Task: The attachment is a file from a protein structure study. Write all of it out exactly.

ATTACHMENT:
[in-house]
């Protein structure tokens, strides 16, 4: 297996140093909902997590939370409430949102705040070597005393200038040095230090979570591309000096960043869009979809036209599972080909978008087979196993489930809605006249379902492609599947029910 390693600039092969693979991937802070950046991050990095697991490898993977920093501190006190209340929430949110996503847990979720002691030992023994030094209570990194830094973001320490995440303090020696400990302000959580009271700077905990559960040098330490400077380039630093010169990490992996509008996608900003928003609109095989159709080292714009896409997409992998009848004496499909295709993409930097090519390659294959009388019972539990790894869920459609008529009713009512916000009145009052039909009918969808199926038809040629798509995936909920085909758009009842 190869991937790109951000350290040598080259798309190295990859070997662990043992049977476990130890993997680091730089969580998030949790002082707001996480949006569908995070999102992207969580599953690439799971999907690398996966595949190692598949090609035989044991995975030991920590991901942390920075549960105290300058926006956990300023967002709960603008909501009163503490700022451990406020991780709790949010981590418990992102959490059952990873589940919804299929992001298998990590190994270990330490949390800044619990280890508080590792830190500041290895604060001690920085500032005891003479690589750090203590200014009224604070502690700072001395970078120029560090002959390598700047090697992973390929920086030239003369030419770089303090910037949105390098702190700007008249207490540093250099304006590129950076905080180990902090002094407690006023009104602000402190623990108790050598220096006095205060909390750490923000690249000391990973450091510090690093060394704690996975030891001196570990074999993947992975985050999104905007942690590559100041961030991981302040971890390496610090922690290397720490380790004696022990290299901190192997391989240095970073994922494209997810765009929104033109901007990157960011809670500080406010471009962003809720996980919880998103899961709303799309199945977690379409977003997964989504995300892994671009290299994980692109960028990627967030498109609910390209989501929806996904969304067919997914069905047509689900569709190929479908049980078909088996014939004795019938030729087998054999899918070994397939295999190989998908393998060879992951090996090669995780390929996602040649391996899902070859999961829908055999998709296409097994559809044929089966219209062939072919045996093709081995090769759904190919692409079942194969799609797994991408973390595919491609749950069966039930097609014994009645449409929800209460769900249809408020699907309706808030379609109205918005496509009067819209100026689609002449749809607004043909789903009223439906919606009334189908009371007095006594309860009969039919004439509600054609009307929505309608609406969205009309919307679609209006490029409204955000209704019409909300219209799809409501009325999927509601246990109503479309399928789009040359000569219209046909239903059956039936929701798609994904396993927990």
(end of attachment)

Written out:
[in-house]
């Protein structure tokens, strides 16, 4: 297996140093909902997590939370409430949102705040070597005393200038040095230090979570591309000096960043869009979809036209599972080909978008087979196993489930809605006249379902492609599947029910 390693600039092969693979991937802070950046991050990095697991490898993977920093501190006190209340929430949110996503847990979720002691030992023994030094209570990194830094973001320490995440303090020696400990302000959580009271700077905990559960040098330490400077380039630093010169990490992996509008996608900003928003609109095989159709080292714009896409997409992998009848004496499909295709993409930097090519390659294959009388019972539990790894869920459609008529009713009512916000009145009052039909009918969808199926038809040629798509995936909920085909758009009842 190869991937790109951000350290040598080259798309190295990859070997662990043992049977476990130890993997680091730089969580998030949790002082707001996480949006569908995070999102992207969580599953690439799971999907690398996966595949190692598949090609035989044991995975030991920590991901942390920075549960105290300058926006956990300023967002709960603008909501009163503490700022451990406020991780709790949010981590418990992102959490059952990873589940919804299929992001298998990590190994270990330490949390800044619990280890508080590792830190500041290895604060001690920085500032005891003479690589750090203590200014009224604070502690700072001395970078120029560090002959390598700047090697992973390929920086030239003369030419770089303090910037949105390098702190700007008249207490540093250099304006590129950076905080180990902090002094407690006023009104602000402190623990108790050598220096006095205060909390750490923000690249000391990973450091510090690093060394704690996975030891001196570990074999993947992975985050999104905007942690590559100041961030991981302040971890390496610090922690290397720490380790004696022990290299901190192997391989240095970073994922494209997810765009929104033109901007990157960011809670500080406010471009962003809720996980919880998103899961709303799309199945977690379409977003997964989504995300892994671009290299994980692109960028990627967030498109609910390209989501929806996904969304067919997914069905047509689900569709190929479908049980078909088996014939004795019938030729087998054999899918070994397939295999190989998908393998060879992951090996090669995780390929996602040649391996899902070859999961829908055999998709296409097994559809044929089966219209062939072919045996093709081995090769759904190919692409079942194969799609797994991408973390595919491609749950069966039930097609014994009645449409929800209460769900249809408020699907309706808030379609109205918005496509009067819209100026689609002449749809607004043909789903009223439906919606009334189908009371007095006594309860009969039919004439509600054609009307929505309608609406969205009309919307679609209006490029409204955000209704019409909300219209799809409501009325999927509601246990109503479309399928789009040359000569219209046909239903059956039936929701798609994904396993927990």